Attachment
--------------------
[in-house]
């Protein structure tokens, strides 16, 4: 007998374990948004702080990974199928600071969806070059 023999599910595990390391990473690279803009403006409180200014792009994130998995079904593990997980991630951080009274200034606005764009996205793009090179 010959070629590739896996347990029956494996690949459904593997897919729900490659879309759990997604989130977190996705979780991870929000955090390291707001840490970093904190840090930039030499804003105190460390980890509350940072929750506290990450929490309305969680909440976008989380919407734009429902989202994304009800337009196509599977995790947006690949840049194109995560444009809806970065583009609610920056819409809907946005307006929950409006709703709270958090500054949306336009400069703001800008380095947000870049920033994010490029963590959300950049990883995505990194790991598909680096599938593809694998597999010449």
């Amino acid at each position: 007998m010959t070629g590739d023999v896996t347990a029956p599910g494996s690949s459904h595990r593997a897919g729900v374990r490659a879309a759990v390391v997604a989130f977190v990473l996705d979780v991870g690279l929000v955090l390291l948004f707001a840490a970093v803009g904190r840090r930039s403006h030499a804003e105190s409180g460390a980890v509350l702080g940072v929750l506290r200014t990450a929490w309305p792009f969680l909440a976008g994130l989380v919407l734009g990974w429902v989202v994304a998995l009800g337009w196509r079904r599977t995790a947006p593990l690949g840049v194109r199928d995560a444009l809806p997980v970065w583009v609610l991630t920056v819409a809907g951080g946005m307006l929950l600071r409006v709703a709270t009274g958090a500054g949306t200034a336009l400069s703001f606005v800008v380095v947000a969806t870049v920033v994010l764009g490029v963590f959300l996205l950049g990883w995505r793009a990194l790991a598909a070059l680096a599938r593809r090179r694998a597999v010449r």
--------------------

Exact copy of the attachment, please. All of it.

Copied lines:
[in-house]
């Protein structure tokens, strides 16, 4: 007998374990948004702080990974199928600071969806070059 023999599910595990390391990473690279803009403006409180200014792009994130998995079904593990997980991630951080009274200034606005764009996205793009090179 010959070629590739896996347990029956494996690949459904593997897919729900490659879309759990997604989130977190996705979780991870929000955090390291707001840490970093904190840090930039030499804003105190460390980890509350940072929750506290990450929490309305969680909440976008989380919407734009429902989202994304009800337009196509599977995790947006690949840049194109995560444009809806970065583009609610920056819409809907946005307006929950409006709703709270958090500054949306336009400069703001800008380095947000870049920033994010490029963590959300950049990883995505990194790991598909680096599938593809694998597999010449």
């Amino acid at each position: 007998m010959t070629g590739d023999v896996t347990a029956p599910g494996s690949s459904h595990r593997a897919g729900v374990r490659a879309a759990v390391v997604a989130f977190v990473l996705d979780v991870g690279l929000v955090l390291l948004f707001a840490a970093v803009g904190r840090r930039s403006h030499a804003e105190s409180g460390a980890v509350l702080g940072v929750l506290r200014t990450a929490w309305p792009f969680l909440a976008g994130l989380v919407l734009g990974w429902v989202v994304a998995l009800g337009w196509r079904r599977t995790a947006p593990l690949g840049v194109r199928d995560a444009l809806p997980v970065w583009v609610l991630t920056v819409a809907g951080g946005m307006l929950l600071r409006v709703a709270t009274g958090a500054g949306t200034a336009l400069s703001f606005v800008v380095v947000a969806t870049v920033v994010l764009g490029v963590f959300l996205l950049g990883w995505r793009a990194l790991a598909a070059l680096a599938r593809r090179r694998a597999v010449r």